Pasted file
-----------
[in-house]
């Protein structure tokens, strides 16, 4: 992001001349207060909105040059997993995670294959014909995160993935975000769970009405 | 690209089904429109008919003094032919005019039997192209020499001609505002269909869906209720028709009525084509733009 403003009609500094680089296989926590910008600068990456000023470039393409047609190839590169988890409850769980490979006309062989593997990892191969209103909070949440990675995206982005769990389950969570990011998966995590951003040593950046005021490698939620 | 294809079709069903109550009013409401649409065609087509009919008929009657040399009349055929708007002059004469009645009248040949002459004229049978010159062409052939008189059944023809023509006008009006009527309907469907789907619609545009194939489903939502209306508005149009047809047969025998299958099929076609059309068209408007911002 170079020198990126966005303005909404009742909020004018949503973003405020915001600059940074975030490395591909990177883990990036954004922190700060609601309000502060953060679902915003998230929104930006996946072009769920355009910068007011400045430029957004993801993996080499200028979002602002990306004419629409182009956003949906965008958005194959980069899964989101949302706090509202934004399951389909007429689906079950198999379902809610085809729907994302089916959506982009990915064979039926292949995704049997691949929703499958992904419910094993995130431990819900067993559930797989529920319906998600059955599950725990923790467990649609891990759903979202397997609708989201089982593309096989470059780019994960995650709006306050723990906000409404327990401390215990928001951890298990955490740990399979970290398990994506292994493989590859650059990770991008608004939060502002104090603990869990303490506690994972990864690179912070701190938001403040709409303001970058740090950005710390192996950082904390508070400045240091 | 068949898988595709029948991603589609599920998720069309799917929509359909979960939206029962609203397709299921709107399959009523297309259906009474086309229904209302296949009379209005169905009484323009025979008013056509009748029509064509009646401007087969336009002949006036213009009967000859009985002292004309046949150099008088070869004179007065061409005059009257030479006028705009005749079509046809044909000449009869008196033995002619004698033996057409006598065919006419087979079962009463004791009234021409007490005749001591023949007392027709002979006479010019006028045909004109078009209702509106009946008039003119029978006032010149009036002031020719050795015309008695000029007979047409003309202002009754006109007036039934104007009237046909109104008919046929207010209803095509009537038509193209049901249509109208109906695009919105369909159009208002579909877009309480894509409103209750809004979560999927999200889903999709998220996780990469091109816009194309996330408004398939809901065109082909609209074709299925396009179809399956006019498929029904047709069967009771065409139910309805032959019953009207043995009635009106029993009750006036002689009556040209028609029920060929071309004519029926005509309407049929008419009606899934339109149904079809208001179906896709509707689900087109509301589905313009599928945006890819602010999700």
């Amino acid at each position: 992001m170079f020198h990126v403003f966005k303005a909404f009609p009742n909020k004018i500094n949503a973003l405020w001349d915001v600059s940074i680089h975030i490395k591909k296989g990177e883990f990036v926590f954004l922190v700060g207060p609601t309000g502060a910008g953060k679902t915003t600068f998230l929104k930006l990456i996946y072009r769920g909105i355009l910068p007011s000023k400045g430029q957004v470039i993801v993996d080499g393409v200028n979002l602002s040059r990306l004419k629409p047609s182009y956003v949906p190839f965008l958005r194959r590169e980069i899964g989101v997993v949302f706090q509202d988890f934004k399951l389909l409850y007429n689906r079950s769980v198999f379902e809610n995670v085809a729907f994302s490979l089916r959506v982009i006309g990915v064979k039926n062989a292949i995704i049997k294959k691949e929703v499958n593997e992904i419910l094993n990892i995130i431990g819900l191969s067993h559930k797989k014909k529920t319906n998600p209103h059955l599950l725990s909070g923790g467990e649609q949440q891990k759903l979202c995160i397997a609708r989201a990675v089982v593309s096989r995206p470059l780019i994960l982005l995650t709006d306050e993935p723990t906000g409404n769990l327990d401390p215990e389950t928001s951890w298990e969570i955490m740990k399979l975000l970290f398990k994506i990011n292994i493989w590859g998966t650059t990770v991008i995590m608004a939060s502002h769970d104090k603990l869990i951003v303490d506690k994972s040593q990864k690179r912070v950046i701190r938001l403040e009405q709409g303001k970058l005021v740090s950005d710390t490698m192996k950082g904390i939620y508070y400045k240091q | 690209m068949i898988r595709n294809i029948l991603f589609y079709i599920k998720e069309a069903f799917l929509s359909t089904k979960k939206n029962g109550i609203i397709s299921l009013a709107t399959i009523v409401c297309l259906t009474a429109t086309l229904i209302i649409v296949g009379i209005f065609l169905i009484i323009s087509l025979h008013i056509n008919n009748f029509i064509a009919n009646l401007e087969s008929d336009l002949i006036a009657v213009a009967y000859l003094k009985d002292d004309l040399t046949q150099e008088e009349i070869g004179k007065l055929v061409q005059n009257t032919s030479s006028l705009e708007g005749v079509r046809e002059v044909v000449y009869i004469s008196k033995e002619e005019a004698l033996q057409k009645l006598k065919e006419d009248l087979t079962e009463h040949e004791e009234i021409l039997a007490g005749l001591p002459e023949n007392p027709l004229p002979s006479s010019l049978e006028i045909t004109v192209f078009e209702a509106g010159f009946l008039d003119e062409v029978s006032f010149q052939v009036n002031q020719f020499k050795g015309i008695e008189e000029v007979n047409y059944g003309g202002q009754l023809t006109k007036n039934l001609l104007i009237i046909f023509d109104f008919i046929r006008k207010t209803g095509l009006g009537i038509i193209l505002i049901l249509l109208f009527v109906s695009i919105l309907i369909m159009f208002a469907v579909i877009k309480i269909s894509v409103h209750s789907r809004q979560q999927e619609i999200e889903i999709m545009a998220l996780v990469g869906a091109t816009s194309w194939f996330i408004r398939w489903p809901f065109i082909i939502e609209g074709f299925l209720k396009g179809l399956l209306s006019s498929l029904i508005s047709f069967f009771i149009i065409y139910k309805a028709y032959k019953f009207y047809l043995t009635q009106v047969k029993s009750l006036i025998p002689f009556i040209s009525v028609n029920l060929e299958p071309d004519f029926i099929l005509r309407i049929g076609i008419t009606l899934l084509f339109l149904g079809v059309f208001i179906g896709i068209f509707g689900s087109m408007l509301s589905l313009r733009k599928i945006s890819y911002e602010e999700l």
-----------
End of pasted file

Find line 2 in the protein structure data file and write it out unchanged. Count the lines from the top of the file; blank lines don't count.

């Protein structure tokens, strides 16, 4: 992001001349207060909105040059997993995670294959014909995160993935975000769970009405 | 690209089904429109008919003094032919005019039997192209020499001609505002269909869906209720028709009525084509733009 403003009609500094680089296989926590910008600068990456000023470039393409047609190839590169988890409850769980490979006309062989593997990892191969209103909070949440990675995206982005769990389950969570990011998966995590951003040593950046005021490698939620 | 294809079709069903109550009013409401649409065609087509009919008929009657040399009349055929708007002059004469009645009248040949002459004229049978010159062409052939008189059944023809023509006008009006009527309907469907789907619609545009194939489903939502209306508005149009047809047969025998299958099929076609059309068209408007911002 170079020198990126966005303005909404009742909020004018949503973003405020915001600059940074975030490395591909990177883990990036954004922190700060609601309000502060953060679902915003998230929104930006996946072009769920355009910068007011400045430029957004993801993996080499200028979002602002990306004419629409182009956003949906965008958005194959980069899964989101949302706090509202934004399951389909007429689906079950198999379902809610085809729907994302089916959506982009990915064979039926292949995704049997691949929703499958992904419910094993995130431990819900067993559930797989529920319906998600059955599950725990923790467990649609891990759903979202397997609708989201089982593309096989470059780019994960995650709006306050723990906000409404327990401390215990928001951890298990955490740990399979970290398990994506292994493989590859650059990770991008608004939060502002104090603990869990303490506690994972990864690179912070701190938001403040709409303001970058740090950005710390192996950082904390508070400045240091 | 068949898988595709029948991603589609599920998720069309799917929509359909979960939206029962609203397709299921709107399959009523297309259906009474086309229904209302296949009379209005169905009484323009025979008013056509009748029509064509009646401007087969336009002949006036213009009967000859009985002292004309046949150099008088070869004179007065061409005059009257030479006028705009005749079509046809044909000449009869008196033995002619004698033996057409006598065919006419087979079962009463004791009234021409007490005749001591023949007392027709002979006479010019006028045909004109078009209702509106009946008039003119029978006032010149009036002031020719050795015309008695000029007979047409003309202002009754006109007036039934104007009237046909109104008919046929207010209803095509009537038509193209049901249509109208109906695009919105369909159009208002579909877009309480894509409103209750809004979560999927999200889903999709998220996780990469091109816009194309996330408004398939809901065109082909609209074709299925396009179809399956006019498929029904047709069967009771065409139910309805032959019953009207043995009635009106029993009750006036002689009556040209028609029920060929071309004519029926005509309407049929008419009606899934339109149904079809208001179906896709509707689900087109509301589905313009599928945006890819602010999700």